Do whales deserve constitutional protection against slavery? On February 8, a federal judge said ‘no,’ stopping a historic case filed by People for the Ethical Treatment of Animals against SeaWorld for violating the 13th Amendment on slavery. Five orcas were listed as the plaintiffs.
PETA filed the lawsuit in the U.S. District Court in San Diego last October, complaining that the whales “were forcibly taken from their families and natural habitats, are held captive at SeaWorld San Diego and SeaWorld Orlando, denied everything that is natural to them, subjected to artificial insemination or sperm collection to breed performers for Defendants’ shows, and forced to perform, all for Defendants’ profit. As such, Plaintiffs are held in slavery and involuntary servitude.” PETA went on to request that the whales be freed and released to a habitat better suited to their needs.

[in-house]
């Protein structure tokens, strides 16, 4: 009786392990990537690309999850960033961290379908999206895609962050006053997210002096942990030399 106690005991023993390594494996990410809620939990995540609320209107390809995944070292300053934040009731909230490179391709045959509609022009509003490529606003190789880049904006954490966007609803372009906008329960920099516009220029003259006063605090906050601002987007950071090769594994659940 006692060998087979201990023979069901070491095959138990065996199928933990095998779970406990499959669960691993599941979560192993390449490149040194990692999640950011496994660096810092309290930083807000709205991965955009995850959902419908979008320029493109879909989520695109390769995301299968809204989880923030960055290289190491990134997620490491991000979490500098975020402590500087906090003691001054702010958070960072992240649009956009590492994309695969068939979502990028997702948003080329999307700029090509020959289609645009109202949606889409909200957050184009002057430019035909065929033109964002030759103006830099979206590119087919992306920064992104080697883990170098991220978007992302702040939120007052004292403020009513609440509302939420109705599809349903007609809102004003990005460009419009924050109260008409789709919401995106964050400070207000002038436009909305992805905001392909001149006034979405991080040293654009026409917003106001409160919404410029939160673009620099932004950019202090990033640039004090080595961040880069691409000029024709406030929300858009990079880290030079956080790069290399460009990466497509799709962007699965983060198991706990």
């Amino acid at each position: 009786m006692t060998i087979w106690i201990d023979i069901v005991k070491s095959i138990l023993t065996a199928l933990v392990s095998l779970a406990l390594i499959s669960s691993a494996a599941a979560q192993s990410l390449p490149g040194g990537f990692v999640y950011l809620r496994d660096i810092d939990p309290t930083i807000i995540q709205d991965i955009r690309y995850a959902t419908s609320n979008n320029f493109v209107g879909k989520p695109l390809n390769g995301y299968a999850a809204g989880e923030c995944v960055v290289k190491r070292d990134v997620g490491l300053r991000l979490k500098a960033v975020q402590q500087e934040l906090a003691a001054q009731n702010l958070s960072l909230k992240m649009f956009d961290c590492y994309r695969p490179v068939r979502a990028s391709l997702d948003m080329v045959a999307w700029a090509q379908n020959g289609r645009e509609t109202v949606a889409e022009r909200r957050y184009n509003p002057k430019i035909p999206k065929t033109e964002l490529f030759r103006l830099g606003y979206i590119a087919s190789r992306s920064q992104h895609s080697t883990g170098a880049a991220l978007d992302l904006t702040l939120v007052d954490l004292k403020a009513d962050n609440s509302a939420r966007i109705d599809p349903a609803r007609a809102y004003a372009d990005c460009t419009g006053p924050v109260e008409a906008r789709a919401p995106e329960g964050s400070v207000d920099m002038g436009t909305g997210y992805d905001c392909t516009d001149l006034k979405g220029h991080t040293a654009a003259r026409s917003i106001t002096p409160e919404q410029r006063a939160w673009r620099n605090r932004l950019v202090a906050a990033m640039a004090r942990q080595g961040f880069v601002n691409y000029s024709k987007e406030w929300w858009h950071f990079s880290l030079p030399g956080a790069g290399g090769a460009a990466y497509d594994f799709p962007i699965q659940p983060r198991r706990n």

On Wednesday, U.S. District Judge Jeffrey Miller dismissed the case, writing in his ruling that “the only reasonable interpretation of the Thirteenth Amendment’s plain language is that it applies to persons, and not to non-persons such as orcas.”
Before the ruling, PETA’s attorney Jeffrey Kerr told HuffPost that the animal rights group’s argument was based on the belief that “slavery doesn’t depend upon the species of the slave, any more than it depends upon the race, gender or ethnicity of the slave. SeaWorld’s attempts to deny [orcas] the protection solely based on their species is the same kind of prejudice used to justify any enslavement. And prejudice should not be what determines constitutional rights in this country … Because they can suffer from the prohibitive conduct of being enslaved, the 13th Amendment protection against that conduct should be extended to them.”
Thursday, February 9, 2012
PETA's Orca Lawsuit Dismissed by Federal Judge
Well, it's still historic and precedent-setting. Here's hoping we see more of these legal challenges. Full story posted on Global Animal and from the Huffington Post.